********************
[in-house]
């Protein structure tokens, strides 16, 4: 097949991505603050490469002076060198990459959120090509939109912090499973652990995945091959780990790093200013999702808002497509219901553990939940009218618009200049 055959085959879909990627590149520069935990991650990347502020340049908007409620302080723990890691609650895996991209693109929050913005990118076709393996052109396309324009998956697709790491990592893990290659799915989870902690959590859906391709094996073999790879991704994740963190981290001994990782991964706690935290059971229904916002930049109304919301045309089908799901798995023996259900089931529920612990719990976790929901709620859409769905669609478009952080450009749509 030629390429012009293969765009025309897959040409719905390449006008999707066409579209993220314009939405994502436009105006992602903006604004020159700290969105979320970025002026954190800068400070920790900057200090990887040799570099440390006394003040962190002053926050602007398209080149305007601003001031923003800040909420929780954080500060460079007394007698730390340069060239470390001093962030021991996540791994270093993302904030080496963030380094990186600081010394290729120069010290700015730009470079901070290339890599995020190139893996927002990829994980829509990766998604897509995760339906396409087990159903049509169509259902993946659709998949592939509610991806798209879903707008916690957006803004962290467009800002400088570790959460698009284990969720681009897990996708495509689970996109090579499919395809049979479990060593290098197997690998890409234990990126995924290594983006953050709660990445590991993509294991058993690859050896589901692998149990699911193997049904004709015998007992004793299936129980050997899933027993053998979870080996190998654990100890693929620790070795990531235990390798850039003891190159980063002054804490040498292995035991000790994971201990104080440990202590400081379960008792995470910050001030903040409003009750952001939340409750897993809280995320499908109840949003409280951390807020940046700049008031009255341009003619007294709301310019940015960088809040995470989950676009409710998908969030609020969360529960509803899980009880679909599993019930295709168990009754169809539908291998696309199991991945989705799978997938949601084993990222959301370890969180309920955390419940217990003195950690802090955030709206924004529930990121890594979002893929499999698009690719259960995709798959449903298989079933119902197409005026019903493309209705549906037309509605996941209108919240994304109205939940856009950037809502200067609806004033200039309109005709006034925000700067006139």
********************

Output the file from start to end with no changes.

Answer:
[in-house]
């Protein structure tokens, strides 16, 4: 097949991505603050490469002076060198990459959120090509939109912090499973652990995945091959780990790093200013999702808002497509219901553990939940009218618009200049 055959085959879909990627590149520069935990991650990347502020340049908007409620302080723990890691609650895996991209693109929050913005990118076709393996052109396309324009998956697709790491990592893990290659799915989870902690959590859906391709094996073999790879991704994740963190981290001994990782991964706690935290059971229904916002930049109304919301045309089908799901798995023996259900089931529920612990719990976790929901709620859409769905669609478009952080450009749509 030629390429012009293969765009025309897959040409719905390449006008999707066409579209993220314009939405994502436009105006992602903006604004020159700290969105979320970025002026954190800068400070920790900057200090990887040799570099440390006394003040962190002053926050602007398209080149305007601003001031923003800040909420929780954080500060460079007394007698730390340069060239470390001093962030021991996540791994270093993302904030080496963030380094990186600081010394290729120069010290700015730009470079901070290339890599995020190139893996927002990829994980829509990766998604897509995760339906396409087990159903049509169509259902993946659709998949592939509610991806798209879903707008916690957006803004962290467009800002400088570790959460698009284990969720681009897990996708495509689970996109090579499919395809049979479990060593290098197997690998890409234990990126995924290594983006953050709660990445590991993509294991058993690859050896589901692998149990699911193997049904004709015998007992004793299936129980050997899933027993053998979870080996190998654990100890693929620790070795990531235990390798850039003891190159980063002054804490040498292995035991000790994971201990104080440990202590400081379960008792995470910050001030903040409003009750952001939340409750897993809280995320499908109840949003409280951390807020940046700049008031009255341009003619007294709301310019940015960088809040995470989950676009409710998908969030609020969360529960509803899980009880679909599993019930295709168990009754169809539908291998696309199991991945989705799978997938949601084993990222959301370890969180309920955390419940217990003195950690802090955030709206924004529930990121890594979002893929499999698009690719259960995709798959449903298989079933119902197409005026019903493309209705549906037309509605996941209108919240994304109205939940856009950037809502200067609806004033200039309109005709006034925000700067006139």